A specific topic which you could try to negotiate is the date at which wages are paid out. A lot of bills come on predictable dates; find out when rent, utilities, school bills etcetera are typically due for your co-workers, and ask that wage payments are guaranteed to always happen a few days before.

Suppose it's rolled out well, there's still the question of whether those co-workers can manage their personal finances responsibly - if they gain a month's worth of wages, can they keep half of it untouched for half the month? If not, then they have a problem, for which they really should get help. However, managing their personal finances is their own responsibility; not the responsibility of the company.

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No, it’s not reasonable.

How you choose to invest, or whether you do at all, is none of your employer’s business once you get your paycheck. Many employers encourage employees to invest in their 401K, but that’s usually a bit of self-interest. And it’s not mandatory. For all they know, you could cash your check every week.

Plus the fact that you say you’re unable to calculate specifically won’t go over well.

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collective 1% raise to cover this loss

This and only this is the reason for asking for a raise. And it need to be backed up by proof. For example people having biweekly bills and somehow not having an income with certain amount means extra charges or something.
Or that changing payment cycle means being paid AFTER the bills come.

From logicl point of view you are still paid the same amount in 4 weeks as you were just in one lump. So it falls on you to split that amount into parts that you need to pay. It's not your employeer responsibility to pay you in time to pay bills because you cannot be trusted with not spending the gas money on frivolities.

IF you all made a decision to work for that company based mostly on the fact that they pay biweekly THEN changing it is something you need to dispute with your company. Welcome to the unions.

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This change means that exactly half of your salary is paid two weeks later than before. The company can argue that they just did you a favour paying every two weeks and they stop doing you the favour. Let's assume they admit that this change is at your expense.

The interest for half of your salary paid with two weeks delay would be the same as the annual interest on your full salary, divided by two (only half the salary is delayed), divided by 26 (two weeks instead of 52). One percent raise would be fine if you had to pay 52% annual interest. I don't think you pay that much.

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More than reasonable. You should probably ask for 2%

This change could easily force people to use their credit cards or lines of credit substantially. Depending on when bills are due with the credit card companies and when they receive their pay, it could easily cost 2% in interest if they need to carry the balance for a bit. 2% is what it will cost some people in interest charges. If you are going collectively, then ask for what will compensate those who are worst off.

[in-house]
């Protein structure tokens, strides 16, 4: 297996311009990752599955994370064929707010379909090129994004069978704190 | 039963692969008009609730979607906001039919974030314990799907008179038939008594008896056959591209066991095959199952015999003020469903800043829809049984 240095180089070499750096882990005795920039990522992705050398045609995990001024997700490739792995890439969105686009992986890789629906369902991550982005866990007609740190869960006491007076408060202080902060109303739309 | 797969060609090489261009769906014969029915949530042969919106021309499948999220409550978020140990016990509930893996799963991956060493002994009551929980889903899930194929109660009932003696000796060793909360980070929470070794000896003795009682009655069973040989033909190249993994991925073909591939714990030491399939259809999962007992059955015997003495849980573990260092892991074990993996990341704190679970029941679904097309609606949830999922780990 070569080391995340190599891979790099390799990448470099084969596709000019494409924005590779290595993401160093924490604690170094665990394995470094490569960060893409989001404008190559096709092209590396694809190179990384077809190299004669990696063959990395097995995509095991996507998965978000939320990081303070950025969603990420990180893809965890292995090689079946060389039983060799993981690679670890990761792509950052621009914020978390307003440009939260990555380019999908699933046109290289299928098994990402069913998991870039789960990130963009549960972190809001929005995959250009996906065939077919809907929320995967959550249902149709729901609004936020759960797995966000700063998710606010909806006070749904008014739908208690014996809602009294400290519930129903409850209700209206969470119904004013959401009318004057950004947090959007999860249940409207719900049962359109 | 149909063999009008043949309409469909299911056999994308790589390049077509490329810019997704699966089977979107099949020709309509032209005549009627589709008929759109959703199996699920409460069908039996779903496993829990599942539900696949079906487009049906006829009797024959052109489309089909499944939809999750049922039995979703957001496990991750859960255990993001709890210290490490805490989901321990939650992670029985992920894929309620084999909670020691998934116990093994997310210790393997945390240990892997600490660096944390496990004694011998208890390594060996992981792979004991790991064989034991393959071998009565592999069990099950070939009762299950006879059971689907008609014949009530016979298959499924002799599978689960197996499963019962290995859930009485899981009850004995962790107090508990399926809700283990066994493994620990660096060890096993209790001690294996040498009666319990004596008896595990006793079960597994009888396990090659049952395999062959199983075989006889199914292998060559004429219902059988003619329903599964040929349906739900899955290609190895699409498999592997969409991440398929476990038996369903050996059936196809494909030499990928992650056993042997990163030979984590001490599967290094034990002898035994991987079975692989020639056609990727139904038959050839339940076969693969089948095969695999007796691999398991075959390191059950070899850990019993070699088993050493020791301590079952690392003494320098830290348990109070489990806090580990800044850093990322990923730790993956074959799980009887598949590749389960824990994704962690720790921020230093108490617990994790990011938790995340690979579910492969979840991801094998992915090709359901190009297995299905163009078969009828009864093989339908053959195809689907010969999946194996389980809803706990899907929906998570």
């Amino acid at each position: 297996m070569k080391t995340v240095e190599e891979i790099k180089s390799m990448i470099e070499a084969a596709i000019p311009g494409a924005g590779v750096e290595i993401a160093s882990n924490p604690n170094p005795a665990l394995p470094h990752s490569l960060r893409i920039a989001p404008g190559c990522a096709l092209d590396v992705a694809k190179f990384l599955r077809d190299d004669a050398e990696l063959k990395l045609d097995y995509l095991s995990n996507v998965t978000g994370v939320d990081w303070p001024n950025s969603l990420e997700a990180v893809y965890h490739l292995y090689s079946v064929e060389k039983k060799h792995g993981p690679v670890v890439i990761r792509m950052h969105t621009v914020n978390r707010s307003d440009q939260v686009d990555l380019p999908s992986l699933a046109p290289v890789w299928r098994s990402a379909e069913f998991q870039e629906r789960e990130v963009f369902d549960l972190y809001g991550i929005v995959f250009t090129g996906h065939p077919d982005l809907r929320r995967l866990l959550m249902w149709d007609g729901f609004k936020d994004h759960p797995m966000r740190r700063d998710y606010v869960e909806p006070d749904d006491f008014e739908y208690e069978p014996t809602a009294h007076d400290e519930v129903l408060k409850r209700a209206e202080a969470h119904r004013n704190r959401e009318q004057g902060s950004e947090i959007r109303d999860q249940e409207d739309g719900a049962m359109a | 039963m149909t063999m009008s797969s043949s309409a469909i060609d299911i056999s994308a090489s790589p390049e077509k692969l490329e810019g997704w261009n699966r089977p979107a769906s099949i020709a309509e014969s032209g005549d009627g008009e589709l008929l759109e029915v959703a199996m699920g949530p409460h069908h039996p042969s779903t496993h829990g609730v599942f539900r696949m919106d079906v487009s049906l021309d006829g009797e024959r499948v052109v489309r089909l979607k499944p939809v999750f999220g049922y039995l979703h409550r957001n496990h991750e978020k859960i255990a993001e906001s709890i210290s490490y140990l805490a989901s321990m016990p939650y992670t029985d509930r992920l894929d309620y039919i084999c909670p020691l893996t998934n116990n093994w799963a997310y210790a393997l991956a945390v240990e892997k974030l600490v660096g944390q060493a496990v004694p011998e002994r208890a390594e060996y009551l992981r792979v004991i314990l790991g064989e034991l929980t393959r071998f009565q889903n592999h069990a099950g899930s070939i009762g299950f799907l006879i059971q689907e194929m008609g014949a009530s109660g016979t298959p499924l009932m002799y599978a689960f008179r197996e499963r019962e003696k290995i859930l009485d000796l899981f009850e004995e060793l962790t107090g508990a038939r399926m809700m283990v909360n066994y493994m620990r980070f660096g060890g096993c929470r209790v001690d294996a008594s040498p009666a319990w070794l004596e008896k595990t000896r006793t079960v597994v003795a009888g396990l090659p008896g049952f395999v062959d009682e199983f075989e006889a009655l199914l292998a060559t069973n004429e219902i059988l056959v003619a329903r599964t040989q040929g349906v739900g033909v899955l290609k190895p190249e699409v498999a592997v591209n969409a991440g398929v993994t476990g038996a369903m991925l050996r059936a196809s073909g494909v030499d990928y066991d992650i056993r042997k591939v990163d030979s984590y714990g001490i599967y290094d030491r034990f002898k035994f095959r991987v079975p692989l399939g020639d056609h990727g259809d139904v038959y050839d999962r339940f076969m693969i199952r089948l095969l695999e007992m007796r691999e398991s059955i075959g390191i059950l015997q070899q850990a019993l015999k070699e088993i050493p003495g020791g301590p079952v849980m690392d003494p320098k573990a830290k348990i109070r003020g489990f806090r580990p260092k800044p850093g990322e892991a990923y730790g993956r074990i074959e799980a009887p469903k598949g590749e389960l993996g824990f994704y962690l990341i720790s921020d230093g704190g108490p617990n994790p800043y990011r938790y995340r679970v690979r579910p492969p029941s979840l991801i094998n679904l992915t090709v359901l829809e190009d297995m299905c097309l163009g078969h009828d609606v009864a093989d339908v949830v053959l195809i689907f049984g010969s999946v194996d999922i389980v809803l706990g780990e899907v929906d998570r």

The problem with asking for just 1% (in addition to making your colleagues worse off) is that it may still be cheaper to give you the raise than pay to bi-weekly frequency. Payroll is expensive. I haven’t done much with payroll systems recently, but the last time I had anything to do with one charged $50 a payroll per person per payroll cycle. If you earn less than 120K a year on such a system, it is still cheaper to give you a 1% raise than pay for the extra payroll costs. 60K and under a 2% raise is cheaper.

You also want room to negotiate downward if the boss counters.

Also, check your local labour laws. Paying only once a month is often against the law because of the problems is causes for employee cash flow. If you are American, check your state here:

https://www.patriotsoftware.com/payroll/training/blog/pay-frequency-requirements-state-federal/

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    @JoeStrazzere Arizona and Maine, for example, require employees to be paid at least every 16 days while Minnesota requires transitory employees to be paid at least every 15 days. thebalancesmb.com/how-often-should-i-pay-employees-398728 – Jeremy Holovacs Dec 6 '19 at 0:33
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    @JoeStrazzere add in New York, California, Connecticut, and numerous other states. patriotsoftware.com/payroll/training/blog/…. – Matthew Gaiser Dec 6 '19 at 0:43
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    Asking for a raise as a bargaining chip to stave off a monthly pay isn’t helpful unless the employees have something that means something directly to the employer, where refusing has major consequences. The employer can easily say no to both a raise and continuing biweekly pay...then what? Now the entire team looks bad and they still didn’t get what they want. Any suggestions they should also do to make them actually heard? – morbo Dec 6 '19 at 11:47
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    The information on that linked page is a bit misleading. It says that for my state pay must be at least twice a month (or every two weeks). Having once had a job where I was paid monthly, I did some research; there is an exception for executive, professional, and administrative employees ... which - on the face of it at least - could include almost anyone (granted there could be legal definitions of those terms, but I'm not looking that up). – GreenMatt Dec 6 '19 at 14:03